43. Great care has been taken in the Drugs Act to describe the constitution of DTAB and the DCC. The Drugs Act is a pre-Constitution law made by the Central Legislature under the Government of India Act, 1935. The subject matter of the Act, on coming into force of the Constitution of India falls under Entry 19 List 3 of the Seventh Schedule to the Constitution of India. Under the said Act the regulation of manufacture, sale and distribution of drugs is primarily the concern of the State Authorities while the Central Authorities are responsible for approval of new drugs, clinical trials in the country, laying down the standards of drugs. It is for this reason that in DTAB as well as DCC representation of the State Governments has been provided. Both DTAB and DCC are broad based bodies having representation also from other statutory institutions and institutions set-up by the Government and having the knowledge and role to play in the functions for discharging which DTAB and DCC have been constituted. Though the Drugs Act does not lay down the procedure for appointment of the Director of the Central Drugs Laboratory but the very fact that the same has been provided to be established to carry out functions entrusted to it by the Act or the Rules thereunder and by its very name suggests i.e. to carry out the analysis tests and submit reports on the drugs, it is evident that as to what will be the criteria for such appointment.

44. The provision in the Drugs Act for constitution of DTAB and DCC as also in several other statutes for establishment of bodies/institutions for discharge of powers thereunder, is not without purpose. The reason is to ensure institutional integrity and compliance of public law principles in discharge of functions and exercise of power thereunder. Though the legislature, in the Drugs Act, vested the Central Government with the powers to be exercised thereunder but at the same time constituted DTAB to advice the Central Government on technical matters arising out of administration of the Drugs Act and to carry out other functions assigned to the Central Government by the Act and the DCC, also to advice the Central Government and the DTAB on any matter tending to secure uniformity throughout India in administration of the Act. The role of DTAB thus is not qua technical matters only but extends to advising the Central Government in carrying out other functions assigned to it by the Act also. Without such institutions, the Central Government in the discharge of various functions including of a technical nature which it is required to discharge under various statutes or its Governmental functions would be left with a discretion to choose and appoint whosoever it may at that point of time desire for advising it on the matter and which may render the decision of the Central Government open to challenge on the grounds of bias and competence in the matter of selection.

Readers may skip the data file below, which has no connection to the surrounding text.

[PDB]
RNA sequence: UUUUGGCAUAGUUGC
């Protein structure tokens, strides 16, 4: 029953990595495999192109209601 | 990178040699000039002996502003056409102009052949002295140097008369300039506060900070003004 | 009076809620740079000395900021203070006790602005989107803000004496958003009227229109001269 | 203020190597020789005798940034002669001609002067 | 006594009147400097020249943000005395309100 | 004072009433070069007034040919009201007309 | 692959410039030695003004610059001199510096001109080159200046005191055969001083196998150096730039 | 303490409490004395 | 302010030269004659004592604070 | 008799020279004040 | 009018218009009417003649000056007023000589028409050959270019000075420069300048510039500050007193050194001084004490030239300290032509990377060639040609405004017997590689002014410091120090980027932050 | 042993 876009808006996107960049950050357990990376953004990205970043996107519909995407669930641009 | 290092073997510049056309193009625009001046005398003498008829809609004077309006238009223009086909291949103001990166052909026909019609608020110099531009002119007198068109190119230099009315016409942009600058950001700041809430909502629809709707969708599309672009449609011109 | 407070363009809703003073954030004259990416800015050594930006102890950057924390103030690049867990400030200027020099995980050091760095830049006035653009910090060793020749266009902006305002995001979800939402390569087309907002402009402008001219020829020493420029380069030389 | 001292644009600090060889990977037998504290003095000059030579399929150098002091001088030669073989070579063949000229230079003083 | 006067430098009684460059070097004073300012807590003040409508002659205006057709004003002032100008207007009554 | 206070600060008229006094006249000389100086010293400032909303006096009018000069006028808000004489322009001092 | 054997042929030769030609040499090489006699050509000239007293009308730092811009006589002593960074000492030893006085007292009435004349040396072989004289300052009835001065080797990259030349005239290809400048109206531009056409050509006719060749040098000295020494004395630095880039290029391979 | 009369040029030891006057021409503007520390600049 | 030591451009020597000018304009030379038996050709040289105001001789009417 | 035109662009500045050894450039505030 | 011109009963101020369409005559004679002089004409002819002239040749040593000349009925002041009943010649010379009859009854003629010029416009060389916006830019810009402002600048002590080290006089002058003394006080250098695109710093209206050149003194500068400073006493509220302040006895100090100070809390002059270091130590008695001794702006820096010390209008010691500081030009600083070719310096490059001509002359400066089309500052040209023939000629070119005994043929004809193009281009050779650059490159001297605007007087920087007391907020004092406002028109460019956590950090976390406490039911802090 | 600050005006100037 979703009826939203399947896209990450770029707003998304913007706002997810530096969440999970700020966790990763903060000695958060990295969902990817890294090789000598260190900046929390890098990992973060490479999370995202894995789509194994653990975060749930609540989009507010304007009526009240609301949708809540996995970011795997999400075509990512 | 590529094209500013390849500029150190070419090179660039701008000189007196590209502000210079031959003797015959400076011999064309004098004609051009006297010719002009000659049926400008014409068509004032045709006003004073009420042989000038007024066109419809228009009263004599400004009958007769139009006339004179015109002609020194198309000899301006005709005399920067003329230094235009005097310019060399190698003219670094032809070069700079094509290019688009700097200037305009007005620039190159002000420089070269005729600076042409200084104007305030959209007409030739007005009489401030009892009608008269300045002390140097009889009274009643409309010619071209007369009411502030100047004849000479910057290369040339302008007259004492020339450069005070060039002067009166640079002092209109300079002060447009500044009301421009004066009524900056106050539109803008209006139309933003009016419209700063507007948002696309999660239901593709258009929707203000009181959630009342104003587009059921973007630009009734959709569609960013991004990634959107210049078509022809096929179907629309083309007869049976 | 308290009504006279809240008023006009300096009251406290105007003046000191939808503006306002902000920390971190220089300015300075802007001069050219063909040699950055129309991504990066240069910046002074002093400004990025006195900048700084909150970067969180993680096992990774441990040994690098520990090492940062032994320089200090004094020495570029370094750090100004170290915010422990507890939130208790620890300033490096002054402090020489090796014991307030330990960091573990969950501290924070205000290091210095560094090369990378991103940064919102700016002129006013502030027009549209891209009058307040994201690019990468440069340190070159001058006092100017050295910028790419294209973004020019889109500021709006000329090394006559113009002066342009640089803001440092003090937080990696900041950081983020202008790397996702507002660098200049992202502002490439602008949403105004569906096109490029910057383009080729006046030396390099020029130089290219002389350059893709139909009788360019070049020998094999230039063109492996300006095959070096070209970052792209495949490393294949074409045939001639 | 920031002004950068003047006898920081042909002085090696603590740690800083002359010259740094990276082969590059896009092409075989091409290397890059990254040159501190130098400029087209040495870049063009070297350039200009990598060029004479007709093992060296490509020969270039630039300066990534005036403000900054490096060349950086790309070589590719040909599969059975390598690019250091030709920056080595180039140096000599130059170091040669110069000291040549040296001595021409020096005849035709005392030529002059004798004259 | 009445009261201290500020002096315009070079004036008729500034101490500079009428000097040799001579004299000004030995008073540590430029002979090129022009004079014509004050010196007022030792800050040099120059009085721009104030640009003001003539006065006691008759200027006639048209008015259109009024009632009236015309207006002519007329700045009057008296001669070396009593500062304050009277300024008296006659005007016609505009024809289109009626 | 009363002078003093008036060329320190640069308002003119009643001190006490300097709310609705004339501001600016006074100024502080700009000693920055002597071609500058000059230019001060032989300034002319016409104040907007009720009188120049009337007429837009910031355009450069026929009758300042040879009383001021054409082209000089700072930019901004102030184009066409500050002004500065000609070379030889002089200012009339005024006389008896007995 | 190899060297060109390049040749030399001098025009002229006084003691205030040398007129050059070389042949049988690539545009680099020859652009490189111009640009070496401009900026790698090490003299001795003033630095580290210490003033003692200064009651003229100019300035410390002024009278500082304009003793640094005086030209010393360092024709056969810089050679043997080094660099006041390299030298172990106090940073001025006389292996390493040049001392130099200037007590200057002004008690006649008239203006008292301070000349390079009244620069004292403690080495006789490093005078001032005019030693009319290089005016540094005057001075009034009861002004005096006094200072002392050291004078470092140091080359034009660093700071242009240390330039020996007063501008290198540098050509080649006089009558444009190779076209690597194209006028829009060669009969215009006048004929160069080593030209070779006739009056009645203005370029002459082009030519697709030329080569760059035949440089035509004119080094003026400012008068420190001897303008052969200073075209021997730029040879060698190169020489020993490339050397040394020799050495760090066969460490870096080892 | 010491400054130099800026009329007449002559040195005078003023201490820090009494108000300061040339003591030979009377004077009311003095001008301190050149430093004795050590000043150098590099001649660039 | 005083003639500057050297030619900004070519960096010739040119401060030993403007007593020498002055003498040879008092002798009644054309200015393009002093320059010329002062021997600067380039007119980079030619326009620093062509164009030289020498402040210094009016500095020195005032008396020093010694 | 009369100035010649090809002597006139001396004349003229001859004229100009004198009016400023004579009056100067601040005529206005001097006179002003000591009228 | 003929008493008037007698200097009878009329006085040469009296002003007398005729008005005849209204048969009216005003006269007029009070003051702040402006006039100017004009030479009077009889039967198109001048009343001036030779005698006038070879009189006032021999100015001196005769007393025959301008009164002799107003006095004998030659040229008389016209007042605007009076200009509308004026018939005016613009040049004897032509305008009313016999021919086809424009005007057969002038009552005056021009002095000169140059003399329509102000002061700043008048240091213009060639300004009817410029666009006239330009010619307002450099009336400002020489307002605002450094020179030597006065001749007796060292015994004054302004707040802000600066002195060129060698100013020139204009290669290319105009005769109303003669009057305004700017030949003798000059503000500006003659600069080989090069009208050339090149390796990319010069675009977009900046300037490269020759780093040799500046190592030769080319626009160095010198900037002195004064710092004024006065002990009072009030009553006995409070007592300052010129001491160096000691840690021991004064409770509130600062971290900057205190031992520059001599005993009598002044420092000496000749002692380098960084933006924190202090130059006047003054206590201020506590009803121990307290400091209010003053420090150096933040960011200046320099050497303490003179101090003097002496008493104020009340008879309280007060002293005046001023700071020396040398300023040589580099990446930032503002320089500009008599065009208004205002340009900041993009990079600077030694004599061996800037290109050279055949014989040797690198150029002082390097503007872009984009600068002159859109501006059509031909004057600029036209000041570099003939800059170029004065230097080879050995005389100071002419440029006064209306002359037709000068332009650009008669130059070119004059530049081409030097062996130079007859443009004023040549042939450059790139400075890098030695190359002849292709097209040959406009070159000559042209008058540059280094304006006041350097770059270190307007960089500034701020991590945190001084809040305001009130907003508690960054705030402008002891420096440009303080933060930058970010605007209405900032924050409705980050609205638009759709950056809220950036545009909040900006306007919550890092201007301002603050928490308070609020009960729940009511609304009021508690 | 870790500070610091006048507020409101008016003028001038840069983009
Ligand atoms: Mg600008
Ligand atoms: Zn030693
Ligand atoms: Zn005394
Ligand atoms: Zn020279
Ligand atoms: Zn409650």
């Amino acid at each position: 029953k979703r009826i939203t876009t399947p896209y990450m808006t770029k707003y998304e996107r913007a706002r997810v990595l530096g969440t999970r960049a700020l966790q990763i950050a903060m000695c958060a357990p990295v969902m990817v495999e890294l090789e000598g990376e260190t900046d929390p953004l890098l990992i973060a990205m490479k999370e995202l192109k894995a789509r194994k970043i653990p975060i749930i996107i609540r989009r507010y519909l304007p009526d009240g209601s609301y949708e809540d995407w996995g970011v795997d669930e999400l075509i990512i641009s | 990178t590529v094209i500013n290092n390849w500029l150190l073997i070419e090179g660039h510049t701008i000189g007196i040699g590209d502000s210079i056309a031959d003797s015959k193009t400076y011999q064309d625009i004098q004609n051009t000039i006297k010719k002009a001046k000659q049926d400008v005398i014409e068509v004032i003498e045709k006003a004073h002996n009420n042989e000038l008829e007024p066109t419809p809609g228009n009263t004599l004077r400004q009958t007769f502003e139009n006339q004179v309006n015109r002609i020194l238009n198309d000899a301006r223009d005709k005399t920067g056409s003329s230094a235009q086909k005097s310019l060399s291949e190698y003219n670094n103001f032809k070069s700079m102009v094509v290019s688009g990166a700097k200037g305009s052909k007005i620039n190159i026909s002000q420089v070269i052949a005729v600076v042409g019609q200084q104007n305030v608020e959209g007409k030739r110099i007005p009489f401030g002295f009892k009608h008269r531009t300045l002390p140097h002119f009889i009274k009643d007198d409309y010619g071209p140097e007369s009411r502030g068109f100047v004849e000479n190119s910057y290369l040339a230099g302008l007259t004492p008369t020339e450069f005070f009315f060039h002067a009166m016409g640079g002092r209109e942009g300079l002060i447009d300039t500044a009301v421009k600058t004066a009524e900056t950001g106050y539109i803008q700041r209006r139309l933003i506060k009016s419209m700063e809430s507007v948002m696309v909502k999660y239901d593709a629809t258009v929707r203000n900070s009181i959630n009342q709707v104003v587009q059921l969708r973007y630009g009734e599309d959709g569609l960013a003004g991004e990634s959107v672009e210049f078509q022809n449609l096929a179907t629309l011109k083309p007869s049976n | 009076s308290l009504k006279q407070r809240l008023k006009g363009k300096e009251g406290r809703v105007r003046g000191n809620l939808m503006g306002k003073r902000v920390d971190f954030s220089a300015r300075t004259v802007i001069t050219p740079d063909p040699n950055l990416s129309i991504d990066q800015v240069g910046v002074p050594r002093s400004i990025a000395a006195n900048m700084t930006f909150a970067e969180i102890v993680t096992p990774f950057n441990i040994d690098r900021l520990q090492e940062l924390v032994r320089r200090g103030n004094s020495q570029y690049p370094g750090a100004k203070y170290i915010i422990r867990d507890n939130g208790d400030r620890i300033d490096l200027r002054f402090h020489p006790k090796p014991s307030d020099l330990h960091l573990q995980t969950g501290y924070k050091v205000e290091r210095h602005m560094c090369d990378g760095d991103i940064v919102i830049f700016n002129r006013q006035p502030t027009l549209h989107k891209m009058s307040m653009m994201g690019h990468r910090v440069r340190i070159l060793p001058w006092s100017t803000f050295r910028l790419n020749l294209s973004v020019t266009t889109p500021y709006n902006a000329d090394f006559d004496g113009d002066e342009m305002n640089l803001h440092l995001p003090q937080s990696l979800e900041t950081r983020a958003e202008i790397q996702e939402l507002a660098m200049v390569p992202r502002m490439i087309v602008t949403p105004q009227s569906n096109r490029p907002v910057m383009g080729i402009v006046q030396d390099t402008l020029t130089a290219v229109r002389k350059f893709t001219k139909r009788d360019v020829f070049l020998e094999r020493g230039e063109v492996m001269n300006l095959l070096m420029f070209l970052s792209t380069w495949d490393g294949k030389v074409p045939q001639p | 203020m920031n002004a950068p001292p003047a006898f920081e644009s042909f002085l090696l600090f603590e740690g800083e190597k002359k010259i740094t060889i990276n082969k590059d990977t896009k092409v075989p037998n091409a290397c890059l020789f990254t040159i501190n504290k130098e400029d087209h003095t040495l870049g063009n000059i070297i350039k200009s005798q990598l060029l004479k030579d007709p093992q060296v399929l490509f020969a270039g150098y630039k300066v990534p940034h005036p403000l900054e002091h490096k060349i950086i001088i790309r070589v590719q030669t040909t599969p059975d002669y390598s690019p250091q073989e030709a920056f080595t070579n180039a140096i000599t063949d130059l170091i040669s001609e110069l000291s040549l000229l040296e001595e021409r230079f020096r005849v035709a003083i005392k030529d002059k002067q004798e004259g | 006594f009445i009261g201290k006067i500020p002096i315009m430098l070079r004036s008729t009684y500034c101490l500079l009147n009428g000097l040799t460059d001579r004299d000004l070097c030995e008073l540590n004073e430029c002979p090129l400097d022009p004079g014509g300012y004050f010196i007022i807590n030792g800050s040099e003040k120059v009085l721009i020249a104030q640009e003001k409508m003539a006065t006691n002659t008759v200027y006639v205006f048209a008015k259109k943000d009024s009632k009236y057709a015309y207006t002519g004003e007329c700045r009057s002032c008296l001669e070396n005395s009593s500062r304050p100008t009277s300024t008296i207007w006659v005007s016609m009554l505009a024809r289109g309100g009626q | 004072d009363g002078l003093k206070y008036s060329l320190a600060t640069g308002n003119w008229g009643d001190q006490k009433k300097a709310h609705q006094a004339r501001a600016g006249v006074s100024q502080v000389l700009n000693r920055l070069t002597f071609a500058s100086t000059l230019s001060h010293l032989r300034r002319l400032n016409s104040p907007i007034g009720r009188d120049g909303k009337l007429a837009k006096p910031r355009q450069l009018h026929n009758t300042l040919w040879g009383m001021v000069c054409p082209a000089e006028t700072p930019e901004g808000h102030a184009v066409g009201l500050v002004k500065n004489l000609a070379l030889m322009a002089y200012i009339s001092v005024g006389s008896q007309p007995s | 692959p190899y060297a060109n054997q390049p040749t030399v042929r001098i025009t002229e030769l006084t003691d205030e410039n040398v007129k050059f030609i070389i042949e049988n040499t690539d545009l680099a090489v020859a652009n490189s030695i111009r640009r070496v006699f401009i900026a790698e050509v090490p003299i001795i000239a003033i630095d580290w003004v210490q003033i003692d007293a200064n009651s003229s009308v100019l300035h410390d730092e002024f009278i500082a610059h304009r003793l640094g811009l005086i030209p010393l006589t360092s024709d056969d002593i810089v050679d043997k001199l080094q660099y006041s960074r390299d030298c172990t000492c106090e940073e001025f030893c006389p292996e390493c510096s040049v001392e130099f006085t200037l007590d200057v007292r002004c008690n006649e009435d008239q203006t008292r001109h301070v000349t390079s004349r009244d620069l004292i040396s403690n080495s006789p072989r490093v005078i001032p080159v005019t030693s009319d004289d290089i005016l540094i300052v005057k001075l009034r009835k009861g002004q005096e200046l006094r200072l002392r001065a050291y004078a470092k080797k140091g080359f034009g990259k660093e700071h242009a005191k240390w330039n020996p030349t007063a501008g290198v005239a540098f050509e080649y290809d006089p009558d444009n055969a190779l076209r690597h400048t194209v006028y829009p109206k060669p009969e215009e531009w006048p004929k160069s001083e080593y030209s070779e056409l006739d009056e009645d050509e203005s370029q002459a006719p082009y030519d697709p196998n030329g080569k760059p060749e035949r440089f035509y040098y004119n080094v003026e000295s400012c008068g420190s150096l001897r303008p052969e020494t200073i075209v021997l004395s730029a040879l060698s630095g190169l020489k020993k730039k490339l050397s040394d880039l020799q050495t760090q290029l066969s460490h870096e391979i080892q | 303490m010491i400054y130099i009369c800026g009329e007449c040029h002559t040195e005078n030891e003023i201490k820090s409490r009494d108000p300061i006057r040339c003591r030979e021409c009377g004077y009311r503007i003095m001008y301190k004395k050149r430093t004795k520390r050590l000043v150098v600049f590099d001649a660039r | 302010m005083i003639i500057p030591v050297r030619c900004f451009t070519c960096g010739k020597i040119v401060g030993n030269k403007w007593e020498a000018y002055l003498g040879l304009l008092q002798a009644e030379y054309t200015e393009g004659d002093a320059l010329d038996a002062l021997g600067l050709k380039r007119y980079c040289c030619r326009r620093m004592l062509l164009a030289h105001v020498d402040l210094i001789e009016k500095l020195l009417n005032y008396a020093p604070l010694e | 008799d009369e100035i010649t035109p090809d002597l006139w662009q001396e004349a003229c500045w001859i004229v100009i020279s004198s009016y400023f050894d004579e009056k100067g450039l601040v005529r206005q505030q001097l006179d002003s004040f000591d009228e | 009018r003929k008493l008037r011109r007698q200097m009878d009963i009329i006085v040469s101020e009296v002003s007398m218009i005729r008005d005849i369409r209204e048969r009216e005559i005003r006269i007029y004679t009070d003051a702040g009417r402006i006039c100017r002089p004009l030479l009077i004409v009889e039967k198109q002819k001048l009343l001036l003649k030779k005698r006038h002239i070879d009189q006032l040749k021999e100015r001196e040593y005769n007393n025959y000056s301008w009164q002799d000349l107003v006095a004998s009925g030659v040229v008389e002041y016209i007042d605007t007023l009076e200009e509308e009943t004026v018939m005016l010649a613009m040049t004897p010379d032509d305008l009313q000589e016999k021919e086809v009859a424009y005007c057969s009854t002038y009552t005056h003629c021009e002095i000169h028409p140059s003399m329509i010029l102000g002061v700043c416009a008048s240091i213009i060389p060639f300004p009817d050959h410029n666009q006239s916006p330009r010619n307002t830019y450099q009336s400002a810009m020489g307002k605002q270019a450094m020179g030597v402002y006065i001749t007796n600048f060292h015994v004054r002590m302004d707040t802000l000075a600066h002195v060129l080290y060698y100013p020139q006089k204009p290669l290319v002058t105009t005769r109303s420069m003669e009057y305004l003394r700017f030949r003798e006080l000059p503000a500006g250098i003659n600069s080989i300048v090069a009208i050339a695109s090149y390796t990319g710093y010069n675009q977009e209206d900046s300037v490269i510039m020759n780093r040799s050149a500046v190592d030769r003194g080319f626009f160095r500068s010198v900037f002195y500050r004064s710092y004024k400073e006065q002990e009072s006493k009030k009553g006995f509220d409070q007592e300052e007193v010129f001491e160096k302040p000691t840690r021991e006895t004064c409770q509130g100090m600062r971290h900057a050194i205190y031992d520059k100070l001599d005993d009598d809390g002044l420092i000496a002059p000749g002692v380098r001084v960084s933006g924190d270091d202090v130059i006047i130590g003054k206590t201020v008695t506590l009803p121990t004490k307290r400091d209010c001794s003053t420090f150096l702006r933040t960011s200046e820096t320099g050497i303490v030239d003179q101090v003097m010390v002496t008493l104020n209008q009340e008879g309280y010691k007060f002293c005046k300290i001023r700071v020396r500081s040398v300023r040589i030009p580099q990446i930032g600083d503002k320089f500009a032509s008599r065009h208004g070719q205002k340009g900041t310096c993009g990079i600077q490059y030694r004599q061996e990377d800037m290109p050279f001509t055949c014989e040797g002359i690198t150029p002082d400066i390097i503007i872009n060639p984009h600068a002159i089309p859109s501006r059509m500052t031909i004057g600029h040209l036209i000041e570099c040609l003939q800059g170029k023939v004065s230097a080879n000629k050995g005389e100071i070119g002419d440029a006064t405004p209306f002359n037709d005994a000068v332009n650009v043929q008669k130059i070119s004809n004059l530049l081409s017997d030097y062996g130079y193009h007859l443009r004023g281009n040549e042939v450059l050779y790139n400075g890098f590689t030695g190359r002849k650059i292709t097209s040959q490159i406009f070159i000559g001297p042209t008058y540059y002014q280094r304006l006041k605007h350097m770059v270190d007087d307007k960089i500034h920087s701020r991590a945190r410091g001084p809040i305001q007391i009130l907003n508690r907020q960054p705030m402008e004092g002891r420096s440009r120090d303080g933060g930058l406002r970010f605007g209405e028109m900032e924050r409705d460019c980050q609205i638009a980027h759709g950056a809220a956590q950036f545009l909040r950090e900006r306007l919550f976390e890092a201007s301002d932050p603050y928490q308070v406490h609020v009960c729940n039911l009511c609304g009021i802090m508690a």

45. Even otherwise it defies logic as to why would the Central Government, when has available to it the machinery provided under the Drugs Act itself to discharge the functions of a technical nature under Section 26A, would, instead of using the said machinery choose to follow another course of action. The only reason which I have been able to gather is that the constitution of the Kokate Committee does not owe its genesis to advise the Government in the matter of discharge of functions under Section 26A but for the purposes of scrutinising the applications called for and received.

46. The respondents, in their counter affidavit have not disclosed any reason for the Central Government, before issuance of the Notifications impugned in these petitions, not taking the advice of and consulting DTAB or DCC or to not have the FDCs which were proposed to be prohibited under Section 26A tested, examined and analysed by the Central Drugs Laboratory. 47. Supreme Court in Vincent Panikurlangara supra as aforesaid was also concerned with a demand in public interest for banning 7000 FDCs on the ground of the same being injurious to public health. Supreme Court as aforesaid held that it was beyond judicial review to determine whether the FDCs of which ban was sought were indeed injurious to public health. However the Supreme Court found

(i) that the Hathi Committee, appointed by the Central Government in its Report submitted in 1974, highlighted the havoc played by multinational corporations in Indian scene and pleaded for nationalising the drug industry in the best interest of the Indian people;

(ii) the said recommendation was not accepted by the Government;

(iii) that in 1980, the DCC set up a sub-Committee of experts for screening formulations of drugs prevalent in the Indian market from the point of therapeutic rationale in order that irrational and harmful combinations of drugs could be banned;

(iv) the said Sub Committee of experts recommended banning of twenty FDCs;

(v) The sub- Committee‘s Report was approved by the DCC as well as the Ministry of Heath in 1981;